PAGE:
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Publication numberUS2240550 A
Publication typeGrant
Publication dateMay 6, 1941
Filing dateDec 13, 1939
Priority dateDec 13, 1939
Publication numberUS 2240550 A, US 2240550A, US-A-2240550, US2240550 A, US2240550A
InventorsConlon Jr Daniel R
Original AssigneeAtlantic Refining Co
Export CitationBiBTeX, EndNote, RefMan
External Links: USPTO, USPTO Assignment, Espacenet
Method of returning gas to gasproducing formations
US 2240550 A
Abstract  available in
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Claims  available in
Description  (OCR text may contain errors)

May 6, 1941.

n. R. CONLON, JR 2,240,550

METHOD OF RETURNING GAS T0 GAS-PRODUCING FORMATIONS Filed Dec. 15, 1939 Daniel 12. Canton, Jr. 1/ 7% 7 2; flitorney Patented May 6, 1941 UNITED STATES PATENT OFFICE- METHOD OF RETURNING GAS T GAS- w FRODUCING FOBMATIONS Daniel R. Gordon, In, Upper Darby, Pa, assignor 3 to The Atlantic Refining Company, Philadelphia, Pa", a corporation of Pennsylvania Application December 13, 1939, Serial No.309,'035

ducing formation.

7 Claims. (Cl. 166-21) The present invention relates to a method of turn as to gas and/or oil-producing formations, and more particularly to formations producing at relatively high pressures.

A principal object of this invention is a method of returning to ashigh pressure gas-producing formation, lean gas or gas which has been A further object of this invention is a method of returning gas to a. gas-producing formation associated with a. crude oil-producing formation, in order to repressure the formation or to maintain a pressure in the formation sufllcient to deliver crude oil to the earths surface without resort to expensive pumping operations.

A further object of this invention is a method of returning gas .to a high pressure gas-producing formation in such a manner that pressures substantially lower than the normal well head- .7 pressure may be employed in introducing the gas into the input well.

In the operation of high pressure wellsof the gas distillate type, wherein the gas produced by the well is subjected to treatment for the separation therefrom of liquid or liqueiiable hydrocarbons, it has been found desirable and in many oases mandatory, that the gas denuded of liqueturn the denuded gas to the producing forma tion, it is therefore necessary to recompress the gas to a pressure slightly above that existing at the well head, introduce the recompressed gas into the well, and conduct the gas downwardly through the well to the producing formation, against the gas pressure existing in said formation. For example, gas containing liquefiable hydrocarbons oi the nature of gasoline may be withdrawn from a gas distillate well producing at a well head pressure of the order 01' 3500 lbs./ sq. in. This gas may be stripped of its liquefiable hydrocarbon content-for example, by absorption at elevated pressure, and the stripped gas may be delivered to the return compressor at a pressure 0! about 3200-3300 lbs/sq. in. In order to return this gas to the producing formation through an adjacent input well, such gas is recompressed to a pressure at least as great as the well head pressure, and preferably somewhat in excess thereof, for example, 3600 lbs/sq. in., and is introduced into the input well against the pressure existing at the well head. By operating in this manner, it is necessary to employ com-.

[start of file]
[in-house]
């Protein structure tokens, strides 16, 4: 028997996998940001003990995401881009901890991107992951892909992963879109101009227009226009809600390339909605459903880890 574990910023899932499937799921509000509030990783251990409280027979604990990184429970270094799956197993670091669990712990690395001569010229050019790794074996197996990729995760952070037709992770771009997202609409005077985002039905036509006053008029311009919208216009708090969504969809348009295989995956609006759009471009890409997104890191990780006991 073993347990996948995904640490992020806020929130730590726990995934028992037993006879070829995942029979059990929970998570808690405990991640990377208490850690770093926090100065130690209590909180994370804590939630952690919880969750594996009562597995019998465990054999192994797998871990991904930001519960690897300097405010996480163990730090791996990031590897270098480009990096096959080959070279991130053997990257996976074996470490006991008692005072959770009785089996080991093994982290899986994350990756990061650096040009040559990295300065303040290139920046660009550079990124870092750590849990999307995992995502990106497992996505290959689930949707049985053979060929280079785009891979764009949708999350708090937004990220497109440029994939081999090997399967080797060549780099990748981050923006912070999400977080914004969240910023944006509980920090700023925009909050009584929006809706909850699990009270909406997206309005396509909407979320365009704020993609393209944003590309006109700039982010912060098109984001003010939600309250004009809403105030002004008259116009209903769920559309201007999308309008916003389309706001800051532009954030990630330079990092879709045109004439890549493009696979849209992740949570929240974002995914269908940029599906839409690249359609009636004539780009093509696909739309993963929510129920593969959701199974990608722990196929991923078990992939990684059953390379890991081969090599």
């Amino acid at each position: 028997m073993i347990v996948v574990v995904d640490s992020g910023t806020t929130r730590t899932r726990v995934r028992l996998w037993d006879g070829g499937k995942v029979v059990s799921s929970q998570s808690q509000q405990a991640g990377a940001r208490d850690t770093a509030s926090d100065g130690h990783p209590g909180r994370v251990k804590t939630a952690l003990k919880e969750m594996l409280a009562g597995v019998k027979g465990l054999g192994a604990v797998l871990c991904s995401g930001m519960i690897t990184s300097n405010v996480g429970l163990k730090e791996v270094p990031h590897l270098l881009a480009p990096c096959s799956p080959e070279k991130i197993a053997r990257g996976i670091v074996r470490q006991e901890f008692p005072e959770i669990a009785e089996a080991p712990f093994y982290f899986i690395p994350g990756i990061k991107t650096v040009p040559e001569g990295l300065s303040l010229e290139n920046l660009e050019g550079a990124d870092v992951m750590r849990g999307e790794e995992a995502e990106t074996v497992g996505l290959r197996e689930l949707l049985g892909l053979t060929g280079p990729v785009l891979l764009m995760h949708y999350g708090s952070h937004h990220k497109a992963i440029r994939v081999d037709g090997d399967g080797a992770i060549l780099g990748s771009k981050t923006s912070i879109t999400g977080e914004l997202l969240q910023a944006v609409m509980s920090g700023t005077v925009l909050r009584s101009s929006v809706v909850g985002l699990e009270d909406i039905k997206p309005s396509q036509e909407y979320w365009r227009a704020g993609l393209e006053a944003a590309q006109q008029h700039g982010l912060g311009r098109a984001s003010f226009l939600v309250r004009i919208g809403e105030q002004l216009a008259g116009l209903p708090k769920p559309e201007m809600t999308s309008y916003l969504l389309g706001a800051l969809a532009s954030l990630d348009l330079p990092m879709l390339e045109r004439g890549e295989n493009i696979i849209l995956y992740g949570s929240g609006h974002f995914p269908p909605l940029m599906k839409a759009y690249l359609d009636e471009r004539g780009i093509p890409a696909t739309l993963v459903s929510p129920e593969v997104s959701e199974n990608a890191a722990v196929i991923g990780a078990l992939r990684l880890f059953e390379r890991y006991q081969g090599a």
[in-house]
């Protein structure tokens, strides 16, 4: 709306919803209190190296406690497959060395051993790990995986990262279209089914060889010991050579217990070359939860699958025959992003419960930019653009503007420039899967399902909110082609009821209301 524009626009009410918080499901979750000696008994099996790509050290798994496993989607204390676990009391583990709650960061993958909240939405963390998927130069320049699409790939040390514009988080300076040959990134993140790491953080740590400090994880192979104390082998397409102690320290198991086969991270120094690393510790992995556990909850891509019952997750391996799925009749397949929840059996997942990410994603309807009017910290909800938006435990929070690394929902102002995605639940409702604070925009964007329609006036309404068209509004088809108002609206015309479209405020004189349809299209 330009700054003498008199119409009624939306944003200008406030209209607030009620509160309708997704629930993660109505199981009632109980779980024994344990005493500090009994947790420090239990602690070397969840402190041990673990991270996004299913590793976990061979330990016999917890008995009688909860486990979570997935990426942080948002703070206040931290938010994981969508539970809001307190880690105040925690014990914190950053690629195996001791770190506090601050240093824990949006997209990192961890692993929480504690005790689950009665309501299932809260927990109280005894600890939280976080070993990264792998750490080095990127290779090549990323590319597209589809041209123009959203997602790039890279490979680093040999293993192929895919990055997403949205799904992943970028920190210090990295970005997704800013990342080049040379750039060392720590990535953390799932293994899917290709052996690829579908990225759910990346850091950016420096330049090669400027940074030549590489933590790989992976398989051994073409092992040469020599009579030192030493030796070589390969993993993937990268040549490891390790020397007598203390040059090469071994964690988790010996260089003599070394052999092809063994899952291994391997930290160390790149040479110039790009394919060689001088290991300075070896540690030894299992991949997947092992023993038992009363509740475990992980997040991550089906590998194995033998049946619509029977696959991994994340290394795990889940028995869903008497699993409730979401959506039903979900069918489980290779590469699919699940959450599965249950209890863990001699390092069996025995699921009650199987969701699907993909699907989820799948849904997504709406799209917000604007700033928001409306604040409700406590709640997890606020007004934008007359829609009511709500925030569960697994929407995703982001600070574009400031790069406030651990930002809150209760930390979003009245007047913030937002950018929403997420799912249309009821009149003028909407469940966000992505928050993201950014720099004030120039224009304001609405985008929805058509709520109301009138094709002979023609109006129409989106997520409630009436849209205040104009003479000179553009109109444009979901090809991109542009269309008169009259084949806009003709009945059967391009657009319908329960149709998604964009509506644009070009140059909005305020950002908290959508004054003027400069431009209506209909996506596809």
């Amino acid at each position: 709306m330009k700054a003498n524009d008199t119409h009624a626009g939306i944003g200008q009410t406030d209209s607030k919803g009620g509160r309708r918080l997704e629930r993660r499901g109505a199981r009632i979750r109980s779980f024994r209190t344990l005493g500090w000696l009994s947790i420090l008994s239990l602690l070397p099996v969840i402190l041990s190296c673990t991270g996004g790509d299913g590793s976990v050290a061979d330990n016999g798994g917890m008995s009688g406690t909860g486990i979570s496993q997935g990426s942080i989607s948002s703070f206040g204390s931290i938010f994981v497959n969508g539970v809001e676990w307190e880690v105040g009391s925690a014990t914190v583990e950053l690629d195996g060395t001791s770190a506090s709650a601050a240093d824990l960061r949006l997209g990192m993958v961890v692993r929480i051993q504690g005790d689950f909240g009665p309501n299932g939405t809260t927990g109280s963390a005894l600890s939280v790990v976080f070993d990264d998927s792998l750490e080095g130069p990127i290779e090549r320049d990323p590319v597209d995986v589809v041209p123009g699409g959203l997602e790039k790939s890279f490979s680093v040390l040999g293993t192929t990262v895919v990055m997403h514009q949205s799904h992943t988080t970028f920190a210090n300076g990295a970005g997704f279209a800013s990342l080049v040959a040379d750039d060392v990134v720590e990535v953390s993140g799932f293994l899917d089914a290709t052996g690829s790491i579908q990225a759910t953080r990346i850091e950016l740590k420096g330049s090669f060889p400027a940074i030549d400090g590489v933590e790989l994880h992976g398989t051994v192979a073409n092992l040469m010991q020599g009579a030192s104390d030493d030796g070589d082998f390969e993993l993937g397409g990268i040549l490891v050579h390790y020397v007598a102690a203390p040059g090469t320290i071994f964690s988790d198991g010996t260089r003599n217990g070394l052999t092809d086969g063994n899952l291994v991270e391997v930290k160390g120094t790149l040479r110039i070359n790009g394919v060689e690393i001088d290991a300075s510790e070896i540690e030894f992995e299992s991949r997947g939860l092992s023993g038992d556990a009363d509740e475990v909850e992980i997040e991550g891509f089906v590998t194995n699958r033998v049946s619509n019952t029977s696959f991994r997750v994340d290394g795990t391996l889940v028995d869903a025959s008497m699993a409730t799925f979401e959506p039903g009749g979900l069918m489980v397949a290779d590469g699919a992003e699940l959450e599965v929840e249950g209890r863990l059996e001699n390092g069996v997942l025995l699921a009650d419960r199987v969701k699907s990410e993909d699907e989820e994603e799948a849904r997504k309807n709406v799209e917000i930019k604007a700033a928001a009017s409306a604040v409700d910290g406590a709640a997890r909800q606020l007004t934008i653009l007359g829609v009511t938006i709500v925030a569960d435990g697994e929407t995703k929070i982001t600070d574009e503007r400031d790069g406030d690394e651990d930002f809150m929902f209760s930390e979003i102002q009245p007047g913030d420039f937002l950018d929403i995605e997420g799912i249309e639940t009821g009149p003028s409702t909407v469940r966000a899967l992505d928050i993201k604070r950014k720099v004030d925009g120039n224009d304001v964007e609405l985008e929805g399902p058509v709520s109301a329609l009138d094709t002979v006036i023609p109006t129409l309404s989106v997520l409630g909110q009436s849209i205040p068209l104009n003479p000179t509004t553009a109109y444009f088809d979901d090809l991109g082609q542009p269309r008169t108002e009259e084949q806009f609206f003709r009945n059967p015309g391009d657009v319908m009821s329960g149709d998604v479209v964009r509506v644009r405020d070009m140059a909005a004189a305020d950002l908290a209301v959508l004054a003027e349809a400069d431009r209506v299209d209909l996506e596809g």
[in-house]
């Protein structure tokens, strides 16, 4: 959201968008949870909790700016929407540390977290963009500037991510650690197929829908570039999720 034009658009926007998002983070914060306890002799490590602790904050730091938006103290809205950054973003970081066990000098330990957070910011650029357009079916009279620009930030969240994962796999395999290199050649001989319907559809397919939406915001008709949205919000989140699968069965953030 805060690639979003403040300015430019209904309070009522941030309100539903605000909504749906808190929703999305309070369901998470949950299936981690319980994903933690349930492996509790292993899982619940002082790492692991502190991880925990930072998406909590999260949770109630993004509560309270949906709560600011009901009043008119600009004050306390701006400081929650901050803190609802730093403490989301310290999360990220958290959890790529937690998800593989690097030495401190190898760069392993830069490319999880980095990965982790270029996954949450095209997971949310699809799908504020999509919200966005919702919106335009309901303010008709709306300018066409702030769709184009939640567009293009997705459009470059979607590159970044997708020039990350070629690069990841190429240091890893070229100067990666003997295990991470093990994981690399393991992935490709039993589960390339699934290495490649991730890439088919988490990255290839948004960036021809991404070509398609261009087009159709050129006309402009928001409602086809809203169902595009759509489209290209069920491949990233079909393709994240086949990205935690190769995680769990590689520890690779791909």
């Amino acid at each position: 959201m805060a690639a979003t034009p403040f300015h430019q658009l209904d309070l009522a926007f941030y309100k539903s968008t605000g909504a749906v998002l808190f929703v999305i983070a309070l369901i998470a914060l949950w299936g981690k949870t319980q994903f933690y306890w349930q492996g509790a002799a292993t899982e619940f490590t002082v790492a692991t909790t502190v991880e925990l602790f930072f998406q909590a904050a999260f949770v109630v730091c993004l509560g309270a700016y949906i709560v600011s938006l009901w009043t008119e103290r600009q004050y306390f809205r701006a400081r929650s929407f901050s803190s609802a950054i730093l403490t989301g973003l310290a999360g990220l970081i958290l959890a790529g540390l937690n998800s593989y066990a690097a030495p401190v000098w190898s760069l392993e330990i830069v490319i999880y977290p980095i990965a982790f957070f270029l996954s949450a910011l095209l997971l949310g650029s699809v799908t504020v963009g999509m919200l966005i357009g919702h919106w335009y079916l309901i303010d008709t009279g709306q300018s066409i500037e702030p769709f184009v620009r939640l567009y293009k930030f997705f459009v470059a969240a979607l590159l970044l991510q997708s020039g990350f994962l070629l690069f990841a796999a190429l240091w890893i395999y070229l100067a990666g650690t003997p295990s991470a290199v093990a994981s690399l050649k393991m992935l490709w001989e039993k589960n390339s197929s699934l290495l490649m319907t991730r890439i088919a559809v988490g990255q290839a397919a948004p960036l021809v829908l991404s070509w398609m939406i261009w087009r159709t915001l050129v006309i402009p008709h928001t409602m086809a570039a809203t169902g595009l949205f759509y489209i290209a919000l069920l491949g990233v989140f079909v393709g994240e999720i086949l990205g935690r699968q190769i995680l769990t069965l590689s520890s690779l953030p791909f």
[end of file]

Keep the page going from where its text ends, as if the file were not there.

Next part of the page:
pressors capable of continuously delivering the desired volume of stripped gas to the input well at relatively high pressure, 1. e., or the order of 3600 lbs/sq. in. Compressors or pumps suitable for high pressure operation are expensive both 'with respect to installation as well as maintenance.

However, in accordance with my invention, I am able to return gas to a high pressure formatlon without recourse to compressors or pumps capable of continuously delivering 89s to the input well at pressures greater than normal well head pressure. In other words, I am able to return gas .to the gas-producing formation at pump pressures substantially lower than those normally existing at the head of the input well.